Wednesday, April 7, 2010

Around the Farm

One of the redbud trees in sunlit glory.
Some of the blossoms open right along the trunk or the branches as well as in the more familiar manner.

My darling old Eggnog has decided that the bow window is her favorite place. Its the only window with a sill wide enough to make a cat comfortable.  I cleaned the grime of years from the panes yesterday--inside and out while Eggie kept watch.

An old apple tree coming into bloom with the weathered barns in the background. Part of this tree's stump lies along the ground.
There were ancient apple trees on my Grampa's farm, remnents of the orchard which was a common feature of most well established farms.  I remember an apple tree whose trunk had developed a thick horizontal branch a few feet above the ground--a wonderful place to sit with a book or merely to survey my kingdom.

Winged pods on a maple.  J.M. who sold us the place, calls this a water maple.  J. thinks it is what we recognized in New England as a "soft maple" or "swamp maple."

I'm thinking this is an apple tree, but the blossoms are a deeper pink than I've ever seen.  They have the classic apple blossom scent.  The new leaves are so glossy and fresh.
A brisk wind ruffled the grass and sang through the newly leafed tree branches this morning as we sat on the porch with our coffee.
I was sad to see that most of the petals on the pear tree were drifting to the ground. I hope the bees have done their work and there will be pears in the fall.

I encountered this wooly bear near the garage and moved it carefully out of the way.
Moments later I watched a yellow swallowtail butterfly drift on the wind currents and disappear above the roof of the house.

The three redbuds at the foot of the long drive.
Power lines run overhead here, a distraction when taking photos. 
Some of the 40 pounds of seed potatoes which I cut yesterday. All but a few are now tucked in the ground.

J. spent Monday afternoon trundling back and forth to the seed and fertilizer plant nearby.  J.M. had soil samples taken last fall and J. took the resulting maps to the fertilizer man who blended the fertilizer for each plot.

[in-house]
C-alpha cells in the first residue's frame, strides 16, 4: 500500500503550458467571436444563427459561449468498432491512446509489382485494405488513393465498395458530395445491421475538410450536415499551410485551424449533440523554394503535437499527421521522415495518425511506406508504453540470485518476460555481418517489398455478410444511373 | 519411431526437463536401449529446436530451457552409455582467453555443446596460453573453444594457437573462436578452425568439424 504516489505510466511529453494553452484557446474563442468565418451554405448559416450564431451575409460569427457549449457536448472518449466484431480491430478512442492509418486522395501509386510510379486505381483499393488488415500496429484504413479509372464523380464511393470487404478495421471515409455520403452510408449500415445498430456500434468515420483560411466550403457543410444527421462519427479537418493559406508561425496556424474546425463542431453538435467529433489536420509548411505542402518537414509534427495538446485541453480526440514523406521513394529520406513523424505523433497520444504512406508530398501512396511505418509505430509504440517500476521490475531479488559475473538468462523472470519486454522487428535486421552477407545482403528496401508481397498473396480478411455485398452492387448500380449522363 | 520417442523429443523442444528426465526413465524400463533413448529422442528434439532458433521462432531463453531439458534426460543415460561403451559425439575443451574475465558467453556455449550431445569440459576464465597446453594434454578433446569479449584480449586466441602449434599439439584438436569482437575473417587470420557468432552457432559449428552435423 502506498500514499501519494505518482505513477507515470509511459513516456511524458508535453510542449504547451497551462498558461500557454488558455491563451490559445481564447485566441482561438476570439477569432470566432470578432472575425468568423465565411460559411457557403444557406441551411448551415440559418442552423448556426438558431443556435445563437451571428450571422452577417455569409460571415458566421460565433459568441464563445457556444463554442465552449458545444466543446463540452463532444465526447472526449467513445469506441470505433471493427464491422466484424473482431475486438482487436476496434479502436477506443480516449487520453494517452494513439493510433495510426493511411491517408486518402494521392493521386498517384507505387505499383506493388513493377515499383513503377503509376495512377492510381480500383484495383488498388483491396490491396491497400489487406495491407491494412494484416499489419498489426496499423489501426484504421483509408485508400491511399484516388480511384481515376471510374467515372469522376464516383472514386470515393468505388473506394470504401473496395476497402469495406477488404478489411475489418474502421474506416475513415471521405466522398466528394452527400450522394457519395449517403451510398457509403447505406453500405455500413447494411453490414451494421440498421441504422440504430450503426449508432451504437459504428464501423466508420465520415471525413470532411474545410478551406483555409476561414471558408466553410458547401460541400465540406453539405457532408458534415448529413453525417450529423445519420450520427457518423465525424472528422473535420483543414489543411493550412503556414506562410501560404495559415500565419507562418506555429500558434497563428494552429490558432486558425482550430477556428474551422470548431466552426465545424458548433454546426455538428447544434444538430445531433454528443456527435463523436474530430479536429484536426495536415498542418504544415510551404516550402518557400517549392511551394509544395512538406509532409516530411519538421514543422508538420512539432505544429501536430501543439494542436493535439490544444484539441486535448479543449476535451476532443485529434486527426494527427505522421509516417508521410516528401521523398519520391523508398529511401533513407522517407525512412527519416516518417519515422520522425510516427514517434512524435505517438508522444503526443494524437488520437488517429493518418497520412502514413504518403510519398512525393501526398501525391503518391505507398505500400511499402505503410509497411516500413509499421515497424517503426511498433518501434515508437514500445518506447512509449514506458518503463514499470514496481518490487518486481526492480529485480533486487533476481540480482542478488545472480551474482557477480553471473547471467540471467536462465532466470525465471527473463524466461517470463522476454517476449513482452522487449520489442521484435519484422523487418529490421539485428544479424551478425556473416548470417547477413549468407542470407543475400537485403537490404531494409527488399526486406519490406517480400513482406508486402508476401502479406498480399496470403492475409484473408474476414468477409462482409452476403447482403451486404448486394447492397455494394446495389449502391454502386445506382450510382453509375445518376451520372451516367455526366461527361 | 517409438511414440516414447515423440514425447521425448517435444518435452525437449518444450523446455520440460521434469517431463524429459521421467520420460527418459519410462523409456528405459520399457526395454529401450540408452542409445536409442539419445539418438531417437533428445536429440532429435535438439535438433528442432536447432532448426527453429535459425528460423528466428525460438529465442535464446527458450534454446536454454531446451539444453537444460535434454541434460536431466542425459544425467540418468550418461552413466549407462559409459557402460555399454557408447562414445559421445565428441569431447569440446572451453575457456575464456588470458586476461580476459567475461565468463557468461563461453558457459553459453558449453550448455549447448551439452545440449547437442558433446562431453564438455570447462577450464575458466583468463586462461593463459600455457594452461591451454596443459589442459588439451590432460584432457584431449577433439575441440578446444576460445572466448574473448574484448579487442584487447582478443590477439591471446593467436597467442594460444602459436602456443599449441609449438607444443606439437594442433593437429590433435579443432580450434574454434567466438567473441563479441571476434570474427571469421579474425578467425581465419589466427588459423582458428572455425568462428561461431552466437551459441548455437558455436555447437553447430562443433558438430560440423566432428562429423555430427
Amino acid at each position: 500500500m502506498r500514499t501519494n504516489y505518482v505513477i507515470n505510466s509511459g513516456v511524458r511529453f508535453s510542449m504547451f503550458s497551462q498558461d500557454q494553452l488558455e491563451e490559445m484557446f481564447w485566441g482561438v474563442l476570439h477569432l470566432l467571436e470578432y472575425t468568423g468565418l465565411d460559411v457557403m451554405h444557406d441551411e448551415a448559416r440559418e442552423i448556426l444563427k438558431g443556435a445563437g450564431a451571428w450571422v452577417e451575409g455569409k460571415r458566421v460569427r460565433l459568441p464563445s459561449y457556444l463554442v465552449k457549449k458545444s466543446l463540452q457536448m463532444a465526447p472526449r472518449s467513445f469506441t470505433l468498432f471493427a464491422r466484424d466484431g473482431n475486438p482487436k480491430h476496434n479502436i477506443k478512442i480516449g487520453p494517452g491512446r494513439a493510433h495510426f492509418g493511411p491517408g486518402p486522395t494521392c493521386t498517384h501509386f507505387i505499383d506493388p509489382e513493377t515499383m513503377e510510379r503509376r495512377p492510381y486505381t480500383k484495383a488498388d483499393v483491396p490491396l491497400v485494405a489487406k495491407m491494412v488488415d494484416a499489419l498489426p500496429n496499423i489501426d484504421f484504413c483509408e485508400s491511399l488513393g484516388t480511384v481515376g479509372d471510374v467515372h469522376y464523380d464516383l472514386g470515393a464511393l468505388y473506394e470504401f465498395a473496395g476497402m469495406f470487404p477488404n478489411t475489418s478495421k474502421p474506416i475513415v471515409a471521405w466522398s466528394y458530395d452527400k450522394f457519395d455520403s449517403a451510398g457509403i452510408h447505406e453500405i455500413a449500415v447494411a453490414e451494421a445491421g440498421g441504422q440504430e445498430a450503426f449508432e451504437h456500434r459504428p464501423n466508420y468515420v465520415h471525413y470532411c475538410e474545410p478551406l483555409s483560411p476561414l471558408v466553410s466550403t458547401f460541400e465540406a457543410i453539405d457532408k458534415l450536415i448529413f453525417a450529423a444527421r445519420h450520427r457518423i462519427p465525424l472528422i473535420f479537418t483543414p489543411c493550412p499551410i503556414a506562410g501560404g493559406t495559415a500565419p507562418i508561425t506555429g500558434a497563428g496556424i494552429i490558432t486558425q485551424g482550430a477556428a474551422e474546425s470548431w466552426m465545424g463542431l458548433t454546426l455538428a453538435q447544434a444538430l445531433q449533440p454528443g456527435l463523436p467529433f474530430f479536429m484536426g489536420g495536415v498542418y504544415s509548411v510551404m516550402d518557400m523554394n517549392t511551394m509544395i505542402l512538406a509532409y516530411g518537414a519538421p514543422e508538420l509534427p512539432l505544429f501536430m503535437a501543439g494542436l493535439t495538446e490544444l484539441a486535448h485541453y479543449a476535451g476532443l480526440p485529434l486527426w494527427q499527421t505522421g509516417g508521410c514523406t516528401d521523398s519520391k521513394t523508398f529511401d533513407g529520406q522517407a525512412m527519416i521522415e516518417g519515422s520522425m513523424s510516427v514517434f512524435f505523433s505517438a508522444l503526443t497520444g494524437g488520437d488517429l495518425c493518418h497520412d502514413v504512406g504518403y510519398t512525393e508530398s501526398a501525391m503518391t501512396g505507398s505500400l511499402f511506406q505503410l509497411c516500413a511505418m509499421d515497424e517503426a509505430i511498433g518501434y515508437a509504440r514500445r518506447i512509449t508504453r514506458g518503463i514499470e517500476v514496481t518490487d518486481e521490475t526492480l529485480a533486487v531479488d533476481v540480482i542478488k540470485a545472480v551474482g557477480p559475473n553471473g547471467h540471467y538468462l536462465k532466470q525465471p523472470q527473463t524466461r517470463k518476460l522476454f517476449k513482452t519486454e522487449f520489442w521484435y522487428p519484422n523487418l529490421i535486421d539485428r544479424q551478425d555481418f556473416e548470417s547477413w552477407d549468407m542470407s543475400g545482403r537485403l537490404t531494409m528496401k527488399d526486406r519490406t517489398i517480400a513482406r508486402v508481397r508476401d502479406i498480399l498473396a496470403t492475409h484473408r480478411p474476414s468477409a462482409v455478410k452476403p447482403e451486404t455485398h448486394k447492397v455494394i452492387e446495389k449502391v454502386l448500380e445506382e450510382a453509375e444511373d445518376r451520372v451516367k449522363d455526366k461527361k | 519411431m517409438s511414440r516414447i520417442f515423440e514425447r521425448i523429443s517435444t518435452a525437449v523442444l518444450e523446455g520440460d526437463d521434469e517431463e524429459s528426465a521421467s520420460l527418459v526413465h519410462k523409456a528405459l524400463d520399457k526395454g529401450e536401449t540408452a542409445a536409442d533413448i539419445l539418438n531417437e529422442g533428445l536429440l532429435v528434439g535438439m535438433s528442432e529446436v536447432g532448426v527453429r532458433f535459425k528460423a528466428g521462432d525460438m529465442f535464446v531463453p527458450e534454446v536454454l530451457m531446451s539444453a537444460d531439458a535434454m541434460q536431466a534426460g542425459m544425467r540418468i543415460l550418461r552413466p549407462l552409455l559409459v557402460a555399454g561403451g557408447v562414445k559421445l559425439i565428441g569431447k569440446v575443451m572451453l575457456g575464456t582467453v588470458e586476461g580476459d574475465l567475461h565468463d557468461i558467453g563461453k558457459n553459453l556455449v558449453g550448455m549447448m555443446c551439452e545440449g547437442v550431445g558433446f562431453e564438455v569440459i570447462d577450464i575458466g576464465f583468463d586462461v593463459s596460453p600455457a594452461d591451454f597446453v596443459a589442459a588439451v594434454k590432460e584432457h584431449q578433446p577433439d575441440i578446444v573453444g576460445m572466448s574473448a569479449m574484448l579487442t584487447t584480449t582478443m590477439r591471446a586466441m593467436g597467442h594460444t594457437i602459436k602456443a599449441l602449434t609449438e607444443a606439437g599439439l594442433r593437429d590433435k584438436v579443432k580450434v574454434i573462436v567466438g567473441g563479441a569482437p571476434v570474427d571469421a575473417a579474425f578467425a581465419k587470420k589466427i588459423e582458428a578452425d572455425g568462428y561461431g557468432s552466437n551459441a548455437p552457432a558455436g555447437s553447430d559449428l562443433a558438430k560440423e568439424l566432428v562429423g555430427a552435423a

Today we went back for seed. I was given the task of dipping out seed from each of several sacks and mixing it in the five gallon bucket.

J. borrowed an ingenious seeder from J.M. It hooks into the battery of the 4-wheeler, a lever is pulled and off one goes with the seed spraying out.  J. devised the "drag" to cover the seed from several boards and a fence panel.

With my contribution to the seeding finished I walked up to the edge of the woods which form the boundary, but didn't climb over the fence as it is festooned with what I believe to be poison oak. I think these wildlings are called May apple--I need to ressurect my book on eastern wildflowers.
Twice today I heard wild turkeys clucking and gobbling in the wood.
When we went after the seed a few minutes after first hearing them, I saw one toddling hastily up the next door pasture.


  1. It's great to be kept up to date with developments at the farm. It gives us an insight into your day.

    The photo of the road and woods also shows its a much less harsh and barren landscape than you left behind in Wyoming I think. I can just picture an Amish buggy trotting by. Having such a traditional community around would be nice I think, almost a barrier against the pace of change. Are their farm products available to the wider community too? I remember reading descriptions of Amish farmerhouse sausages and bread/baking and other items being sold at local markets from James micheners 'Centennial' many years ago....

    J must be feeling life is better now that he can throw himself into the daily life of farm work. It must be his background from previous years too. His energy - and ingenuity - is incredible.

    Cleaning windows is an awful job. I always think they are called window 'panes' because they can be such a nuisance.

    kind regards....Al.

  2. I love those redbud trees! I planted one a few years ago, and it's a joy. After the lovely flowers, then comes the prettiest heart shaped leaves. You are discovering all kinds of beauty there, and it's fun for us to come along for the ride.

    We had 91 degrees here yesterday - too darn hot for April! My aunt always said we get Kentucky's weather after you all are done with it - so please get some cooler air and send it on out to us!

    It's good to see the cats relaxing and enjoying their new home, and hope you are doing the same!

  3. I did enjoy this lovely post, with all your photos. It is such fun learning my way round your new home and seeing it coming together. Eggie looks very settled in her new home.

  4. I am so enjoying your posts ...the photos are stunning. You are so busy ...and energetic ... you both are true homesteaders ... hope the pear tree bares some friut for you ...pear crumble is yummy.

  5. We had some of your sunshine yesterday - nearly t-shirt weather here! Send some more please!!

    The new homestead is going to delight and you will gradually identify all you have growing on your plot. It sounds like you are fitting into the new community already.